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New Book for X-ray Photographer

Veasey is one of the few people who know how hard it is to get a crisp x-ray of a vacuum tube. For starters, the object has very little mass to absorb the radiation. And because the edges of the tube curve away from the film, the x-rays get scattered about, causing distortion. So Veasey shot this tube in a series of 10-second bursts. The succession of blasts builds up the energy necessary to capture the fine details, while their short duration keeps background radiation from clouding the picture.
source: Wired

Wired magazine catches up with extreme x-ray photographer Nick Veasey who works with industrial x-ray machines typically used in art restoration, electronics and the military.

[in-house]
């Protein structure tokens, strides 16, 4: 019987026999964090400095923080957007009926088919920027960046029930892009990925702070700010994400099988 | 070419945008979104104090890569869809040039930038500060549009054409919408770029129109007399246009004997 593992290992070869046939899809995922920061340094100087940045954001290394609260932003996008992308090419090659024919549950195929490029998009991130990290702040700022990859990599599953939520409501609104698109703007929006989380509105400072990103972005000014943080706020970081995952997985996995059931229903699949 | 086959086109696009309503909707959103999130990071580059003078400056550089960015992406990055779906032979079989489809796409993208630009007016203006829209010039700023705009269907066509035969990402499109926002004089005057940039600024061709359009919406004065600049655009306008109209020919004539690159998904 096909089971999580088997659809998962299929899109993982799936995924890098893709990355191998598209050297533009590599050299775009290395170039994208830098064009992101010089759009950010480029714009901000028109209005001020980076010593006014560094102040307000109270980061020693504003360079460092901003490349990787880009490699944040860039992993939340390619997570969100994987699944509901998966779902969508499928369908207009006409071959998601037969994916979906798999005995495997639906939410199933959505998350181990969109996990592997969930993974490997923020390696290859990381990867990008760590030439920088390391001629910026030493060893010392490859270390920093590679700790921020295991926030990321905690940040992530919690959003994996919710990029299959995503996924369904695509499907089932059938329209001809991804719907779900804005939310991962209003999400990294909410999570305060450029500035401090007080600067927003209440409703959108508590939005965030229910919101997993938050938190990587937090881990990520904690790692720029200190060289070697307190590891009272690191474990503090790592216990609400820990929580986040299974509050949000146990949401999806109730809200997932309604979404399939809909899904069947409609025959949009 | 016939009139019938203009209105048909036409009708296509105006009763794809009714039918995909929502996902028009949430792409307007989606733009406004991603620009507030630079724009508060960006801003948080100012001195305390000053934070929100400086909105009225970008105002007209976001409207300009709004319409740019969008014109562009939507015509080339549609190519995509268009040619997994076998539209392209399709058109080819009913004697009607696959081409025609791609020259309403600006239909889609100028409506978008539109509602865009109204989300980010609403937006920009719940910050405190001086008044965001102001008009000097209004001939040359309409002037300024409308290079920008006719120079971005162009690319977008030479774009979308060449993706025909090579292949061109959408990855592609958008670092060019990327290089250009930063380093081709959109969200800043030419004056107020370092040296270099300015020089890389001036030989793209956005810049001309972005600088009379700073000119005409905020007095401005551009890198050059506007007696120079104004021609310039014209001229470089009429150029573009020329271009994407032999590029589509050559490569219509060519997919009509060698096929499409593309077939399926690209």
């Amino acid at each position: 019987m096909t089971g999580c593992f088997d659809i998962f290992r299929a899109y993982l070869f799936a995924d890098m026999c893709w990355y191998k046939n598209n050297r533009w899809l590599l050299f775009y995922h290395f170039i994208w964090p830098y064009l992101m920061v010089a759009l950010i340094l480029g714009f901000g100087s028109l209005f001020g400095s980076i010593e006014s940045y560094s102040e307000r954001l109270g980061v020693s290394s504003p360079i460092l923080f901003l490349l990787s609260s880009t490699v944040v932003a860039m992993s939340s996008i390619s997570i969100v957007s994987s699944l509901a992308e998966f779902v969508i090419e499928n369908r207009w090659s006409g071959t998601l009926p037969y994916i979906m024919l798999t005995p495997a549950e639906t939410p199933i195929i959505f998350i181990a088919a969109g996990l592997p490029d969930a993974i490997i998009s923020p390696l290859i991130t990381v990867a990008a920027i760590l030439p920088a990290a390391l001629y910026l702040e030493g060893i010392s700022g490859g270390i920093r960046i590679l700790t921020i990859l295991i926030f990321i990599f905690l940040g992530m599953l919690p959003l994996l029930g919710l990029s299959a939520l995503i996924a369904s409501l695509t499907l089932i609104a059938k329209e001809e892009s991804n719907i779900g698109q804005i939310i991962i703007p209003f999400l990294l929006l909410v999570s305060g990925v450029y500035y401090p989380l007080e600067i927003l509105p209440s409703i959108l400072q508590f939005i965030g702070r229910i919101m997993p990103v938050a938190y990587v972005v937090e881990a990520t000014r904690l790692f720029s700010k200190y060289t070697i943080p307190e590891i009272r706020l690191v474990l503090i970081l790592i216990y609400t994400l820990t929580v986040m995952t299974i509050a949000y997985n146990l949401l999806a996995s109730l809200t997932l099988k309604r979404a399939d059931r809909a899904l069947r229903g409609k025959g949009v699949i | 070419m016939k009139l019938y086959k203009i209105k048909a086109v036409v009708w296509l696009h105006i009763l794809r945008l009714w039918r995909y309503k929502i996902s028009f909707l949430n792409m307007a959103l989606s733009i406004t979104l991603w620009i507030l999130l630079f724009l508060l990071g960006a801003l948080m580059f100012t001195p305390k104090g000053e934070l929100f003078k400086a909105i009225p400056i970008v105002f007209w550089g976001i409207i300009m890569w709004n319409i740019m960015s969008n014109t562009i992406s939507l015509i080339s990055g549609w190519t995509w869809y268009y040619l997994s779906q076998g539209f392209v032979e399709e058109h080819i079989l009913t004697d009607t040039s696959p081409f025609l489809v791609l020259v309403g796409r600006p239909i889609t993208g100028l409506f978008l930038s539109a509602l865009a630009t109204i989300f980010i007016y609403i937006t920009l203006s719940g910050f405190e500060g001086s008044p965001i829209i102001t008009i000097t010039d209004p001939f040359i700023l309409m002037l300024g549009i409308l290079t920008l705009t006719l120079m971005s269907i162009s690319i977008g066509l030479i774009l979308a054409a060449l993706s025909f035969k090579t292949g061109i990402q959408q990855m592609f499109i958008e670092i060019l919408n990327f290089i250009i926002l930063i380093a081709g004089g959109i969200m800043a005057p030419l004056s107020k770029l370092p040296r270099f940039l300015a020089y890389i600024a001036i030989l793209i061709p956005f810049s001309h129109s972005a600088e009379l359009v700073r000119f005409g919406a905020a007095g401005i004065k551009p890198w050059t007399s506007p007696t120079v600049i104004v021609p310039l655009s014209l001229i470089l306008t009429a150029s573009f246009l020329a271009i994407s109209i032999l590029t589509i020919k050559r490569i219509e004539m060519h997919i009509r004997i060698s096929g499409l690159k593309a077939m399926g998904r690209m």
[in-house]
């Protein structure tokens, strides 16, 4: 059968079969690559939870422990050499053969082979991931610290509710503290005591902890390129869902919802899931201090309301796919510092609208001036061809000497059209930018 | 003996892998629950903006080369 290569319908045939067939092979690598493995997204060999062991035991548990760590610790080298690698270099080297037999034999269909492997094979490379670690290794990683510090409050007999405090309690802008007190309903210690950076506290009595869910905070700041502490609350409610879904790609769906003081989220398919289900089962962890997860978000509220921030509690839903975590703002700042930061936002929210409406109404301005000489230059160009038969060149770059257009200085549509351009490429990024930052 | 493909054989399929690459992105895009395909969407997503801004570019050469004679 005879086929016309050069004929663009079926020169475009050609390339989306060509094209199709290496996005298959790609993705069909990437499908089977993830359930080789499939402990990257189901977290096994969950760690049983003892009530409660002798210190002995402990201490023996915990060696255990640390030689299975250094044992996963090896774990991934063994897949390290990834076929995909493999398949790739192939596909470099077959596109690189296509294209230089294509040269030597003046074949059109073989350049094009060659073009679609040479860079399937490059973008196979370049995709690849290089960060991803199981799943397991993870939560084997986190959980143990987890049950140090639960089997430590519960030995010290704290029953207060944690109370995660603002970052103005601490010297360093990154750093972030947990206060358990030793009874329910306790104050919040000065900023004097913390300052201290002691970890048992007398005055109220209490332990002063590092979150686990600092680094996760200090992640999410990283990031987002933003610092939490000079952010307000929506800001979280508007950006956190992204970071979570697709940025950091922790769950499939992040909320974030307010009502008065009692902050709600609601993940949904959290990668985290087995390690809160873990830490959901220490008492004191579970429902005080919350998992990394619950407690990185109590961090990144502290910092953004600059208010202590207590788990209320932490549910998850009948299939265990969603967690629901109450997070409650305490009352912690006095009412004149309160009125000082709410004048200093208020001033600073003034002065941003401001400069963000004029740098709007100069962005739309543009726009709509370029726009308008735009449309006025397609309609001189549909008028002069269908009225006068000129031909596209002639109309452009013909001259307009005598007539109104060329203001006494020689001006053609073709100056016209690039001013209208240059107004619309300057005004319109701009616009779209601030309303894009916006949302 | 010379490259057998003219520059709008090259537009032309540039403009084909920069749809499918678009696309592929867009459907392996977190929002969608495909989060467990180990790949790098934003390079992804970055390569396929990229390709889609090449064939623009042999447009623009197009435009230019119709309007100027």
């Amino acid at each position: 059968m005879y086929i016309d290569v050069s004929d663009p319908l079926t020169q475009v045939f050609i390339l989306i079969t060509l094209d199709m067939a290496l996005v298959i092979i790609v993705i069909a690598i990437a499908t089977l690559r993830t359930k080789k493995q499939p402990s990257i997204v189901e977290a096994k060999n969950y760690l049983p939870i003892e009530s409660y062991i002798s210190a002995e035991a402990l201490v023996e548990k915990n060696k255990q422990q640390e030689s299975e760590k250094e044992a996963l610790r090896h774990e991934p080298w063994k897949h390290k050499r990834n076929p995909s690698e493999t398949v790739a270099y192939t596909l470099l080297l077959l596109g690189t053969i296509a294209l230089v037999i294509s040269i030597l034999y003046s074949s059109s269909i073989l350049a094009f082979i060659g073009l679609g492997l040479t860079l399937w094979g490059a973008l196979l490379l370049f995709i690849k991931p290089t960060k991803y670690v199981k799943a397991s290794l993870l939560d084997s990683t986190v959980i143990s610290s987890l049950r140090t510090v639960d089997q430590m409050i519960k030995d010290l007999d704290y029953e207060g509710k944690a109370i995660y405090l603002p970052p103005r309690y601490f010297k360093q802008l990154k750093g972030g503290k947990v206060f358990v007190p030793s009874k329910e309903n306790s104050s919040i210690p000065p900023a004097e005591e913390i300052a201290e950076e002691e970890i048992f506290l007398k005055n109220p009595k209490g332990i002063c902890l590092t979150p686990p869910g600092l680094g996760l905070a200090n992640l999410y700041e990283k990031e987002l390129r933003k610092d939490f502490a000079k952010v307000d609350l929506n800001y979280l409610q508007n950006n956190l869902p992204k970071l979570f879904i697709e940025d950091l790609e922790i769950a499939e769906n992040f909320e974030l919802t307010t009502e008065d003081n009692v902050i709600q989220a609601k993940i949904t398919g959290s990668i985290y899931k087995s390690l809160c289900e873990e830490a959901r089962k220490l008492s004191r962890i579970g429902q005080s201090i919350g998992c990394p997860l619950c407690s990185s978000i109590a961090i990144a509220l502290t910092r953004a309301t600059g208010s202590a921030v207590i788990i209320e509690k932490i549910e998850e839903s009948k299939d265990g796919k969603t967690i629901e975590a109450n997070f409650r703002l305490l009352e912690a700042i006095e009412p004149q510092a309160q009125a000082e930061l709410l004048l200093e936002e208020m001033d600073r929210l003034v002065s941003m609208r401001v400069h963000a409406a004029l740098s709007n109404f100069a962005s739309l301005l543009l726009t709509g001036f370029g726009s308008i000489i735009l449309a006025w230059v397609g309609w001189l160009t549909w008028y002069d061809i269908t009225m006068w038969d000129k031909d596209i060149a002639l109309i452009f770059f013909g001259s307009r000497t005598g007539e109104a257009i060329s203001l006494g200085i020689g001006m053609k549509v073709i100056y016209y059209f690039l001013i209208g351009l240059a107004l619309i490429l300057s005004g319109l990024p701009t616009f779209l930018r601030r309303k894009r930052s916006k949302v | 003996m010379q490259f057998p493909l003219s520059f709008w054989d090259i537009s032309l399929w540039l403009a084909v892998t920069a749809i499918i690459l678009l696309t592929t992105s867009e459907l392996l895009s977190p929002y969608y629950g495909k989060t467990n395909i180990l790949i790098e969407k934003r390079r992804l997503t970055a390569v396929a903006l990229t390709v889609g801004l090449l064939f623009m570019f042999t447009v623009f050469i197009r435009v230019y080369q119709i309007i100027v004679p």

Working with high doses of radiation isn't always easy. To minimize a patient's radiation exposure, medical x-ray techs grab their blurry stills in a fraction of a second; Veasey needs to bombard his subjects with ionizing radiation for as long as 12 minutes to get crisp shots.

So to capture human forms, Veasey works with either skeletons in rubber suits (normally used to train radiologists) or cadavers that have been donated to science.

When a corpse becomes available, he has at most eight hours to pose and shoot before rigor mortis sets in.Veasey's book simply titled X-ray is due in October and he's currently building a $200,000 studio with 35-inch-thick, lead-lined concrete walls which will let him see through almost anything.

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